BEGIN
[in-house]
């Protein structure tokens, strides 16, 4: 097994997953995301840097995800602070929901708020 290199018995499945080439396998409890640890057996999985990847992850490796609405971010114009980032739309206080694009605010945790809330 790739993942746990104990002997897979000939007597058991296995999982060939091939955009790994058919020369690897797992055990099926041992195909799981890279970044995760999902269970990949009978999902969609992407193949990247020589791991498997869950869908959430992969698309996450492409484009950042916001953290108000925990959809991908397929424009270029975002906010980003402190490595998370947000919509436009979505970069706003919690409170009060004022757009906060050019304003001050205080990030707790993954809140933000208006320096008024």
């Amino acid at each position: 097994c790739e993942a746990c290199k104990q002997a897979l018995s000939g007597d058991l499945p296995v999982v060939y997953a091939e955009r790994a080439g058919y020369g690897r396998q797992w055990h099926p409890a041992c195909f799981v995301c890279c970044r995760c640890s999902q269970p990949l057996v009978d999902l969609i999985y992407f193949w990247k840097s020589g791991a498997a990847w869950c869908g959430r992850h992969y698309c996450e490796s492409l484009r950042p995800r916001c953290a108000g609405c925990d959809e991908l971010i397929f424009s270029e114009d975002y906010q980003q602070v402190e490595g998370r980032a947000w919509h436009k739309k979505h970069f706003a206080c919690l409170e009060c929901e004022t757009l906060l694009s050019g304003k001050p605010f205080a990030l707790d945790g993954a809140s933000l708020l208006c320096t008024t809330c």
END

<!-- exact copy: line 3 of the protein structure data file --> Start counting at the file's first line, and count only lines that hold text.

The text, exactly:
């Amino acid at each position: 097994c790739e993942a746990c290199k104990q002997a897979l018995s000939g007597d058991l499945p296995v999982v060939y997953a091939e955009r790994a080439g058919y020369g690897r396998q797992w055990h099926p409890a041992c195909f799981v995301c890279c970044r995760c640890s999902q269970p990949l057996v009978d999902l969609i999985y992407f193949w990247k840097s020589g791991a498997a990847w869950c869908g959430r992850h992969y698309c996450e490796s492409l484009r950042p995800r916001c953290a108000g609405c925990d959809e991908l971010i397929f424009s270029e114009d975002y906010q980003q602070v402190e490595g998370r980032a947000w919509h436009k739309k979505h970069f706003a206080c919690l409170e009060c929901e004022t757009l906060l694009s050019g304003k001050p605010f205080a990030l707790d945790g993954a809140s933000l708020l208006c320096t008024t809330c």